1. Have frozen fruit chunks on hand so you have a variety to choose from. Smoothies get boring if you use the same ingredients all of the time. Use a variety of fruit which has been cut up into chunks and frozen in small bags or icecube trays. Great fruit to have on hand include mangos, rockmelon, peaches, plums, nectarines, strawberries, cherries, and apricots, blueberries and raspberries. Our family have frozen bananas as a stock standard as they give a smoothie a creamy luxurious constancy. An added bonus is that frozen fruit helps your smoothies stay thick and ice cold on those hot days.
  2. Add some 'staying power'.  A pure fruit based smoothie, whilst tasty, has a limited staying power and you will find you are hungry within an hour of consuming it.  There is a variety of protein powders commercially available utilised by body builders and gym enthusiasts. Whey protein contains all the essential amino acids. You may choose to use milk or yogurt or try a nut milk as a non-dairy alternative. Nut milks are a good source of protein on their own.
  3. Try a different and delicious thinner. Some people like a thinner consistency of smoothie and pour in sugar laded and processed fruit juices. As an alternative, experiment with coconut water (not cream), which is rich in potassium and electrolytes. You can buy coconut water prepackaged - or source it from young coconuts. Once you use the water from a young coconut, scrape out the jelly like insides and use this as a base for your next smoothie.. Although bananas are the most common base to smoothies as they add sweetness, a creamy thickness and important nutrients, some people have allergies or simply do not like the taste. As great as they are, bananas are high in natural sugars. If you are still looking for that thick creamy consistency, experiment by using half a ripe avocado (really!) They are packed with potassium, vitamins, antioxidants, and fibre and though high in fats, its the type that lowers your cholesterol.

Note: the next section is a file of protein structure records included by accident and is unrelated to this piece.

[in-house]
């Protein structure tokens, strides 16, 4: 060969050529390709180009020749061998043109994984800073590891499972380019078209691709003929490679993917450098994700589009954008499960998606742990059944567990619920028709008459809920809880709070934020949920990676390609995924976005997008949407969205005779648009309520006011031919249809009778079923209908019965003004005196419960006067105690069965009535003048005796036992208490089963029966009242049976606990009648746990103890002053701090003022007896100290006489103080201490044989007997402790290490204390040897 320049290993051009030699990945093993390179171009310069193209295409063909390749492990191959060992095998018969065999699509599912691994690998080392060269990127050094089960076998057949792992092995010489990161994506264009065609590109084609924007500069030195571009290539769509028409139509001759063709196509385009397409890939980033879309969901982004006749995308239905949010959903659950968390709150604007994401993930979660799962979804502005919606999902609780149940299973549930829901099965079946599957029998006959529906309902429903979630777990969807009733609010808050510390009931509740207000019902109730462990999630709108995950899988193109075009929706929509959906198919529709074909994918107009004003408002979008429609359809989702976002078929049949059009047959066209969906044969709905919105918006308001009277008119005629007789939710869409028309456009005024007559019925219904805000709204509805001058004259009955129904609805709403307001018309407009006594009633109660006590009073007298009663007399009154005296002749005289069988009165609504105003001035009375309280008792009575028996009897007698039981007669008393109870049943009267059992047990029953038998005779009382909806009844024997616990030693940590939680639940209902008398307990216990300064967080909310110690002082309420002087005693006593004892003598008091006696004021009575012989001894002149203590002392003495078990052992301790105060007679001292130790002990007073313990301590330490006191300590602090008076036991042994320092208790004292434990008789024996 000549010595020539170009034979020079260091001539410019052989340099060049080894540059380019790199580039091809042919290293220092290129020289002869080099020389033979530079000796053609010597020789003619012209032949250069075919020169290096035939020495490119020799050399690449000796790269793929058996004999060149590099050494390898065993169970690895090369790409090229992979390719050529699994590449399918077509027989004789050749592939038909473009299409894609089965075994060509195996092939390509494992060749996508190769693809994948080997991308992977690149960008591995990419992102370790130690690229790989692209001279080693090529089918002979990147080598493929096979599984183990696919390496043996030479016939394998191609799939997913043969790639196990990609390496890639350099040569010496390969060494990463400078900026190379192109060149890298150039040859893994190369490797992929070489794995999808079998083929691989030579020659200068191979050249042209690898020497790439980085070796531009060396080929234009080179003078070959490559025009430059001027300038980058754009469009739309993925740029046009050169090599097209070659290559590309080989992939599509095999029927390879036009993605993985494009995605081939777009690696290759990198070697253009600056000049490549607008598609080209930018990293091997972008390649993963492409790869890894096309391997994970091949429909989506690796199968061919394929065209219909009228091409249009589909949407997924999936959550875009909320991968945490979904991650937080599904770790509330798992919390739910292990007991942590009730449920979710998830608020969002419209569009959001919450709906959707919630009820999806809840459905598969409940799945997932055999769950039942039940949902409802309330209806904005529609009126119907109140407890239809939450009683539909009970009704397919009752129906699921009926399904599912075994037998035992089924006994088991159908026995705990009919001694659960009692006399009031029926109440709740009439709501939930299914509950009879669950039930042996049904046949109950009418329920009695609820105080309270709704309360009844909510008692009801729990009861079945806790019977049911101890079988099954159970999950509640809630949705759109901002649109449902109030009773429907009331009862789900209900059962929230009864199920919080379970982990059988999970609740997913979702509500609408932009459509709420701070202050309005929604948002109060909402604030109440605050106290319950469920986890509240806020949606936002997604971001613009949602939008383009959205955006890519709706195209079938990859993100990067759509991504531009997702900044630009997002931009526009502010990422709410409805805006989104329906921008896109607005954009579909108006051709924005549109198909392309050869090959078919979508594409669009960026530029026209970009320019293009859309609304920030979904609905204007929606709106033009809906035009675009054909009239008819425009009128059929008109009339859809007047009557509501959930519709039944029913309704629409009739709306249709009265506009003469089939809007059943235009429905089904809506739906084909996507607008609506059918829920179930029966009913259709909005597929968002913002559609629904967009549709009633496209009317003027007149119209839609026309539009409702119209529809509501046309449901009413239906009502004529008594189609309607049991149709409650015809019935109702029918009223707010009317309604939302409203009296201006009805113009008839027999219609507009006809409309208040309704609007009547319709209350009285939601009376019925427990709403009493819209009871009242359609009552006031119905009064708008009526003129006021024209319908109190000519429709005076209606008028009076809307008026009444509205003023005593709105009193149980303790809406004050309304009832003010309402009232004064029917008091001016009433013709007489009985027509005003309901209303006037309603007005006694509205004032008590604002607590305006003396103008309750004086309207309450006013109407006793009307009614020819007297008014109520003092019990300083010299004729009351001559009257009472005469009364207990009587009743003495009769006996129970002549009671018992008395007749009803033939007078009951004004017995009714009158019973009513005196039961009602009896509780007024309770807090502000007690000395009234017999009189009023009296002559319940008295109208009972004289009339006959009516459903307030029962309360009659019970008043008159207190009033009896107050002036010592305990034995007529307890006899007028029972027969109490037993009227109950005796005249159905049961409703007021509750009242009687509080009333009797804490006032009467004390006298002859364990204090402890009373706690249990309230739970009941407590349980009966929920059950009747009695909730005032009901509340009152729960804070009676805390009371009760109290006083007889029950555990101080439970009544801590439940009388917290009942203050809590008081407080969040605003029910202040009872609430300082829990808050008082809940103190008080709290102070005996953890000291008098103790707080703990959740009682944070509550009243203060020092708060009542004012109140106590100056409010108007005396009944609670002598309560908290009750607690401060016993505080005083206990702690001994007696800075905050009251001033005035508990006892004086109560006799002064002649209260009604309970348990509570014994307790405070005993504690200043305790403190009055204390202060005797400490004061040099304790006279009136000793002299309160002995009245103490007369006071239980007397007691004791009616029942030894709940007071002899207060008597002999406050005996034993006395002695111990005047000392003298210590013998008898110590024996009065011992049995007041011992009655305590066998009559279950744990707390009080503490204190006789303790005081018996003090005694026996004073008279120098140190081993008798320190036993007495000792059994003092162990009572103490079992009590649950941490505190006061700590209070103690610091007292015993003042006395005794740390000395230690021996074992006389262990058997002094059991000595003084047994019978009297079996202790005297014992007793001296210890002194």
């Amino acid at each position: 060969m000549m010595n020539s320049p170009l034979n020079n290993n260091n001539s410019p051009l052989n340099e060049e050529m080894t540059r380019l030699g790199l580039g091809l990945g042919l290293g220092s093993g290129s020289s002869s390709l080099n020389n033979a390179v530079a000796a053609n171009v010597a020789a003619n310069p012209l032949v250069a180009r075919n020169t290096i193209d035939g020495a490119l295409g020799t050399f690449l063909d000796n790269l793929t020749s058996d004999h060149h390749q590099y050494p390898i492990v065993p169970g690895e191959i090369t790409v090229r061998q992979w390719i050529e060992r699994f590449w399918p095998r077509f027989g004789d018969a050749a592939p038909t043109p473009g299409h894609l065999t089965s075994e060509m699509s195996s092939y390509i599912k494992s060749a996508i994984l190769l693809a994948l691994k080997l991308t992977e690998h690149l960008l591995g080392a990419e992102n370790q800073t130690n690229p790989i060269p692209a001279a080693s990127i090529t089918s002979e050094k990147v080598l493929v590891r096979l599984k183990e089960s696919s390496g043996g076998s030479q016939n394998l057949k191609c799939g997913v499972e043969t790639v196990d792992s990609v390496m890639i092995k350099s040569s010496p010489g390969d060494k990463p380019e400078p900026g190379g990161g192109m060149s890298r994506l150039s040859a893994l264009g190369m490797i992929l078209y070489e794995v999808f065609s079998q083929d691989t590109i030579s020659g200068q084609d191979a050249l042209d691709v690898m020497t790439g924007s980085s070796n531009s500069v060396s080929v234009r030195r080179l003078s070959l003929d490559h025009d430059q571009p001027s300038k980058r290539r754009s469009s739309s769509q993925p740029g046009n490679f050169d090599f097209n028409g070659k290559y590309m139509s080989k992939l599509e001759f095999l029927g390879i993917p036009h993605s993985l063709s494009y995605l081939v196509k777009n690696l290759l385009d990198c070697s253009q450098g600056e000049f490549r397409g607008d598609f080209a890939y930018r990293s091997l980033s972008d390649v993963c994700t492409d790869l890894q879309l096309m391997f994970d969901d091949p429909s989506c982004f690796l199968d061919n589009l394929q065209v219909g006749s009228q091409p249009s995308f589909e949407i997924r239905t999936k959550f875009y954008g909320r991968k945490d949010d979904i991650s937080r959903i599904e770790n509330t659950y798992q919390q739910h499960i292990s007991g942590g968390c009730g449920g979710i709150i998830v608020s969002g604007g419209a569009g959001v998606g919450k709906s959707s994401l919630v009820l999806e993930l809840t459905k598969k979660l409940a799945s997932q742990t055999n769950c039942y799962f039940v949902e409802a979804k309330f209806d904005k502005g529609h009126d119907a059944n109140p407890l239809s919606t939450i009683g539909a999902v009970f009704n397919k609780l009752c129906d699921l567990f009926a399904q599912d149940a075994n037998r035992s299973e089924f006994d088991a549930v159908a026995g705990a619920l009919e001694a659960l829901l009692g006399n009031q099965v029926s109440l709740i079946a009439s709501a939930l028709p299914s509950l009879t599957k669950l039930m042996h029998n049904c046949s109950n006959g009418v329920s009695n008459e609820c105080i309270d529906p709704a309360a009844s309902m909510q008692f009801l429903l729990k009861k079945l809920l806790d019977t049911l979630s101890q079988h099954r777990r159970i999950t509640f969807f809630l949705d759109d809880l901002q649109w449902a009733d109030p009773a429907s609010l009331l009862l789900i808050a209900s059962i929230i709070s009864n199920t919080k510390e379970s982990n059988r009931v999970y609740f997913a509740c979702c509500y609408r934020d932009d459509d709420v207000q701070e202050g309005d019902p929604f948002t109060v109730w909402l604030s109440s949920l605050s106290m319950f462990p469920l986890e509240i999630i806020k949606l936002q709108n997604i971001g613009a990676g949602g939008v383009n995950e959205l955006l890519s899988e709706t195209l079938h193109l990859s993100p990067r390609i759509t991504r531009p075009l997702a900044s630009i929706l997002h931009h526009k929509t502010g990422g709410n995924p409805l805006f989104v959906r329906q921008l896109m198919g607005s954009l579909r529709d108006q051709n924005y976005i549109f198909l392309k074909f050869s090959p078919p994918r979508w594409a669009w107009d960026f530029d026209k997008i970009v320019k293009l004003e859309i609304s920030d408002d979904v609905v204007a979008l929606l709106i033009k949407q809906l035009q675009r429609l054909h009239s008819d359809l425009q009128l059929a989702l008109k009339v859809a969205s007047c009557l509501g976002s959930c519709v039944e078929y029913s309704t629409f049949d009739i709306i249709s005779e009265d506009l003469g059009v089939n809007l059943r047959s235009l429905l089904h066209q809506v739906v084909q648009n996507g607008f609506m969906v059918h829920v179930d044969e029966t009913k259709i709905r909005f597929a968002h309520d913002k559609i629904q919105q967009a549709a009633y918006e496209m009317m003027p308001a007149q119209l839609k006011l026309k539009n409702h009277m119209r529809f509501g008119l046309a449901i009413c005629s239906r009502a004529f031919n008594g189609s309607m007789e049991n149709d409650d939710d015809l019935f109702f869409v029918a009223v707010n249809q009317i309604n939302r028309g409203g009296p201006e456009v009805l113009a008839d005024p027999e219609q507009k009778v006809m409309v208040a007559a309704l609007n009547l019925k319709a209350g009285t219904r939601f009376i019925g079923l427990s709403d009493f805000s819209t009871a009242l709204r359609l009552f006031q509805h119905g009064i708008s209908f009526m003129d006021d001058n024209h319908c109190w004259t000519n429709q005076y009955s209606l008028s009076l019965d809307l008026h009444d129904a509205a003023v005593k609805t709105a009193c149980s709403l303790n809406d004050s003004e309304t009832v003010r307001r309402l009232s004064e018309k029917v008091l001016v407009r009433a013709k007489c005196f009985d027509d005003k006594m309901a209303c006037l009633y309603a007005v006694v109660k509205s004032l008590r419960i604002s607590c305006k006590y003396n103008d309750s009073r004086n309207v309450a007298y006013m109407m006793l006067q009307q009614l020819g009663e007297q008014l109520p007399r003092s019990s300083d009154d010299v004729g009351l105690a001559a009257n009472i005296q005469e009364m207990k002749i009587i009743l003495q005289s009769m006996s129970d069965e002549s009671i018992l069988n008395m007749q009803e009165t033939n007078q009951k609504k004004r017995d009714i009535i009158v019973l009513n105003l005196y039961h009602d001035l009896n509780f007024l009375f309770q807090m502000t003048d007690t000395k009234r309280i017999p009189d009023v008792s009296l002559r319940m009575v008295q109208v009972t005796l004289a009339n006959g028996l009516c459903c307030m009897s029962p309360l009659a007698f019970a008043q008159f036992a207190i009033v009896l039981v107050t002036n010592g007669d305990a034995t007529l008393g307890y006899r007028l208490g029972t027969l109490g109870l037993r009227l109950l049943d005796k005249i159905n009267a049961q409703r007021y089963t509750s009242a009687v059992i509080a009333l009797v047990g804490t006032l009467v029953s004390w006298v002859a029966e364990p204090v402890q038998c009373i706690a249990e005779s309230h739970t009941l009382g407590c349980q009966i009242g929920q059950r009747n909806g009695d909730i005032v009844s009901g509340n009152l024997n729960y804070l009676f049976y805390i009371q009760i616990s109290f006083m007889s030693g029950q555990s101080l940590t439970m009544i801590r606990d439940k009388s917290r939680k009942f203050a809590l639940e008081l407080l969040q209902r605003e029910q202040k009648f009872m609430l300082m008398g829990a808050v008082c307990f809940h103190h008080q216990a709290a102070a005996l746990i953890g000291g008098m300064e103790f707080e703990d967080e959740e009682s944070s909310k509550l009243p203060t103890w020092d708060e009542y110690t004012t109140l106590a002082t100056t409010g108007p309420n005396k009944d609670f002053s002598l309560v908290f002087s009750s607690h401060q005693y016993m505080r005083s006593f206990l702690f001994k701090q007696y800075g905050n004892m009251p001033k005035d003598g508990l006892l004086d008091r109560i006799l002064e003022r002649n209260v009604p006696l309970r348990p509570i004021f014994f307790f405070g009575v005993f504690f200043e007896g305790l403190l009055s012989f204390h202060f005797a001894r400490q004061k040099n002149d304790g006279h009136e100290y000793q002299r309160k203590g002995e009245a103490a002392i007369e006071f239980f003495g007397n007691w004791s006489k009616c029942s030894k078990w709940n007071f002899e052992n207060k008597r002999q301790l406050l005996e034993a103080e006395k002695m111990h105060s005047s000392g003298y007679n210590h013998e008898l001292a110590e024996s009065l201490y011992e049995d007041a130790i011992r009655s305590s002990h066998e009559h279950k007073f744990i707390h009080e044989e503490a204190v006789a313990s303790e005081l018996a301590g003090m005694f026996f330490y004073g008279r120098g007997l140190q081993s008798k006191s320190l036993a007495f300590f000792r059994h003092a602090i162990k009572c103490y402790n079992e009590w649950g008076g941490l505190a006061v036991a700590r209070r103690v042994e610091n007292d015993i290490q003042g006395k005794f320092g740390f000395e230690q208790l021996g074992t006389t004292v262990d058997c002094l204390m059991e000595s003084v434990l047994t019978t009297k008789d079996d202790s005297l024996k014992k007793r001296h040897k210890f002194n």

4. Give them a boost. Similar to the chainstores who add in a variety of powers for an exorbitant price, experiment with health food options such as chlorella, spirulina, acai, goji berries which give your smoothies extraordinary antioxidant content and other nutritional benefits. Hemp protein powder is a great way to add protein, healthy omega 3 fats and fibre to your smoothie.
  5. Cut back on the sweet stuff.  A smoothies downfall is the sweeteners many of us add. Experiment with an organic agave syrup, which looks like honey but is slightly sweeter and it has has a lower glycemic index load. You need much less agave than honey to gain the same sweetness.  Experiment with stevia and organic maple syrup. However if we are honest with each other - its best not to add the sweeteners in the first place.
  6. Experiment and switch ingredients to suit your taste and substitute your favourite beverage, fruit or vegetable. Once you have been converted to drinking an all fruit smoothie, you may be brave enough to progress to a 'green' smoothie which has the benefits of consuming green leafy vegetables without having to eat a salad. A good rule of thumb with these is 70% - 80% fruit to 30% - 20 % greens ( baby spinach, silverbeat, chinese greens, lettuce) - adjusting these as you get used to the taste and the amazing colour.

The secret to a healthy smoothie recipe is knowing which ingredients to use - and which to avoid. A good rule of thumb is to use 2 - 3 fruits to avoid an overly fussy smoothie. Too many ingredients confuses the tastebuds and it generally ends up a muddy goopy colour and consistency. Healthy smoothies, made from fresh ingredients are loaded with antioxidants, vitamins, minerals and enzymes, ensuring an abundant, long-lasting supply of energy for the day.